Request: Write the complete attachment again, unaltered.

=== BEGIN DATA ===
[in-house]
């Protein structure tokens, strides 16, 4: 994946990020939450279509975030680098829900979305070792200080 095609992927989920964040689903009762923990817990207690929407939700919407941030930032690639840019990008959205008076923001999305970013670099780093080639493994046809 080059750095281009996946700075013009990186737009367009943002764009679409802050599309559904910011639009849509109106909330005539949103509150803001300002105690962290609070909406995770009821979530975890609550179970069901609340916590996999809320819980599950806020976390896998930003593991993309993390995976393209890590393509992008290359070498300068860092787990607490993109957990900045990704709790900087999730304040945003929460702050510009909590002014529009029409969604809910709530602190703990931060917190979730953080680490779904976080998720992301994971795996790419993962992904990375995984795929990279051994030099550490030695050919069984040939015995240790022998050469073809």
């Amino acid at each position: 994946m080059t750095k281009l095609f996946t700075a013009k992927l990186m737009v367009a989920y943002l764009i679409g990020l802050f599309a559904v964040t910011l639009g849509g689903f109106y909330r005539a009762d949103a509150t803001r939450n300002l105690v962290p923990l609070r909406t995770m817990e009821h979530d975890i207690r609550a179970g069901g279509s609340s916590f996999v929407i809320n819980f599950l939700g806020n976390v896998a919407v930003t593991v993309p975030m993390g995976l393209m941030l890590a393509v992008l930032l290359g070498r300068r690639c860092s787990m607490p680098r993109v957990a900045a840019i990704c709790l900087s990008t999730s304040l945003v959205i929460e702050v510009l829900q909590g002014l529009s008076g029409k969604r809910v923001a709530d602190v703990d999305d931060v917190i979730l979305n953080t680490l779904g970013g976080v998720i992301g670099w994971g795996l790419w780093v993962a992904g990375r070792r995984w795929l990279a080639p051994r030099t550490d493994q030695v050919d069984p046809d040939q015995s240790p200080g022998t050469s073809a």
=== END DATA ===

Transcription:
[in-house]
């Protein structure tokens, strides 16, 4: 994946990020939450279509975030680098829900979305070792200080 095609992927989920964040689903009762923990817990207690929407939700919407941030930032690639840019990008959205008076923001999305970013670099780093080639493994046809 080059750095281009996946700075013009990186737009367009943002764009679409802050599309559904910011639009849509109106909330005539949103509150803001300002105690962290609070909406995770009821979530975890609550179970069901609340916590996999809320819980599950806020976390896998930003593991993309993390995976393209890590393509992008290359070498300068860092787990607490993109957990900045990704709790900087999730304040945003929460702050510009909590002014529009029409969604809910709530602190703990931060917190979730953080680490779904976080998720992301994971795996790419993962992904990375995984795929990279051994030099550490030695050919069984040939015995240790022998050469073809």
């Amino acid at each position: 994946m080059t750095k281009l095609f996946t700075a013009k992927l990186m737009v367009a989920y943002l764009i679409g990020l802050f599309a559904v964040t910011l639009g849509g689903f109106y909330r005539a009762d949103a509150t803001r939450n300002l105690v962290p923990l609070r909406t995770m817990e009821h979530d975890i207690r609550a179970g069901g279509s609340s916590f996999v929407i809320n819980f599950l939700g806020n976390v896998a919407v930003t593991v993309p975030m993390g995976l393209m941030l890590a393509v992008l930032l290359g070498r300068r690639c860092s787990m607490p680098r993109v957990a900045a840019i990704c709790l900087s990008t999730s304040l945003v959205i929460e702050v510009l829900q909590g002014l529009s008076g029409k969604r809910v923001a709530d602190v703990d999305d931060v917190i979730l979305n953080t680490l779904g970013g976080v998720i992301g670099w994971g795996l790419w780093v993962a992904g990375r070792r995984w795929l990279a080639p051994r030099t550490d493994q030695v050919d069984p046809d040939q015995s240790p200080g022998t050469s073809a």